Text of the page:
Thursday, September 15, 2011

Mater Dolorosa

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The following is from Listen, Mother of God! Reflections on the Litany of Loreto by Msgr. Charles Dollen.

Comforter of the Afflicted
Granting the human condition...we live in a 'vale of tears'...

As the virtue of penance, with its fasting and self-denial, loses popularity, the indulgence of human nature leads to less and less happiness. If we cannot learn to say 'No' to ourselves in things we can have, how can we say 'No' to ourselves in things we cannot have?

...we live amid afflictions and troubles, and we turn to Mary, the Comforter of the Afflicted, for her powerful maternal help. She can be sympathetic since she knows what the human condition is. She has experienced it. St. Alphonsus Liguori gives a whole section in The Glories of Mary to the 'Dolors of Mary.' Her seven sorrows have prepared her, by experience, to be ready to help us in our time of sorrow.

Perhaps the most beautiful treatment of Mary's own sorrows is in the sequence Stabat Matter. This moving poem is attributed to the thirteenth-century Franciscan Jacopone da Todi...

At the cross her station keeping,
Stood the mournful Mother weeping
Close to Jesus to the last.
Through her heart, His sorrow sharing,
All His bitter anguish bearing,
Now at length the sword has pierced.

Now Mary was a faithful witness, a participant, 'all His bitter anguish sharing.' Her Immaculate Heart was purified through her will to unite herself to the bitter agonies of His Sacred Heart.

Bruised, derided, cursed, defiled,
She beheld her tender Child
All with bloody scourges rent;
For the sins of His own nation,
Saw Him hang in desolation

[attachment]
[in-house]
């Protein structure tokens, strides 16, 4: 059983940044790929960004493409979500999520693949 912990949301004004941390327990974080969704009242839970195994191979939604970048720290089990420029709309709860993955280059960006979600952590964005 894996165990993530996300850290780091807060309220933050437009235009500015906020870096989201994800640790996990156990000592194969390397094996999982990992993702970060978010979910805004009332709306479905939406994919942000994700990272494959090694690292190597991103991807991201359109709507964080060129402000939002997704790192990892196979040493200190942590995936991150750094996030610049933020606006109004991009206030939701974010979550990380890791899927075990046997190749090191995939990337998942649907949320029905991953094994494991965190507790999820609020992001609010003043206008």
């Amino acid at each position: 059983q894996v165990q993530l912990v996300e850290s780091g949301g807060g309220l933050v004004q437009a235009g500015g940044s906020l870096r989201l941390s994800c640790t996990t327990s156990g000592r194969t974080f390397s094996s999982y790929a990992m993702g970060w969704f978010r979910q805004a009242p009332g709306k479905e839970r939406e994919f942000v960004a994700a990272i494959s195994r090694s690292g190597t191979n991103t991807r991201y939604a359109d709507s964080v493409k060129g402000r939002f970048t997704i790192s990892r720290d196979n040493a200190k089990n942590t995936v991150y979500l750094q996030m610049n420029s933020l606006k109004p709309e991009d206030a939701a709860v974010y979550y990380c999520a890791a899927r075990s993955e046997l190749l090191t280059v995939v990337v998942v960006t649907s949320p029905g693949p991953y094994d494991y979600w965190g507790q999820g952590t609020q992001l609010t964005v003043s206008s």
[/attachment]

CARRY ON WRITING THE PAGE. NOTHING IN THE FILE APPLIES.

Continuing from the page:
Till His Spirit forth He sent.

The scourging at the pillar was torture so severe that Christ usually referred to 'the scourging and crucifixion' together. The only pain He had suffered previously was at the Circumcision. Now He seemed to dread the scourging with particular concern. Mary's witness to t his, in the broken, bloody, bruised body on the cross, was n excruciating element of her own suffering.

The Church applies to her the words at the beginning of the Lamentations, 'O ll you who have pass by the way, look an see if there is any sorrow like my sorrow!' Beyond any doubt, Mary learned to comfort others by what she suffered.

That is what St. Ephrem means when he titles h er the comfort of the world, the mother of orphans, the liberator of prisoners, and the redeemer of captives...'

The miseries that afflict us are troubles in body, mind, and soul. Blessed Henry Suso calls Mary 'the most faithful comfortress of sinners.' St. Alphonsus Liguori adds, 'We need only show Mary the wounds of our souls and she immediately helps us by her prayers, and consoles us.'

Variations of this title are 'Our Lady of Pity,' 'Our Lady of the Forsaken,' and 'Our Lady of Mercy...'

"Mary...has a very tender love for the Souls in Purgatory. The 'Great Promise' of the Brown (Carmelite) Scapular is that on the Saturday follo9wing the death of a person wearing this emblem, she will come and release them from Purgatory if they are there.

St. Bernaardine of Siena says that 'in that prison (Purgatory), where souls that are espouses to Jesus Christ are detained, Mary has a certain dominion and plenitude of power, not only to relieve them, but even to deliver them'

'How courteous and benign,' says St. Vincent Ferrer, 'is the most Blessed Virgin to those who suffer in Purgatory! Through her they constantly receive comfort and refreshment.'

Many of the saints looked at the great feasts of the Blessed Mother as a special time of grace for the souls in Purgatory. What greater tribute to her than that she would lead countless souls to her Son's court to celebrate her triumphs....

If she does not remove the affliction, she obtains for us the grace to bear it patiently and with spiritual profit. That may be an even better answer, that we learn conformity to the will of God and the virtue of patience...

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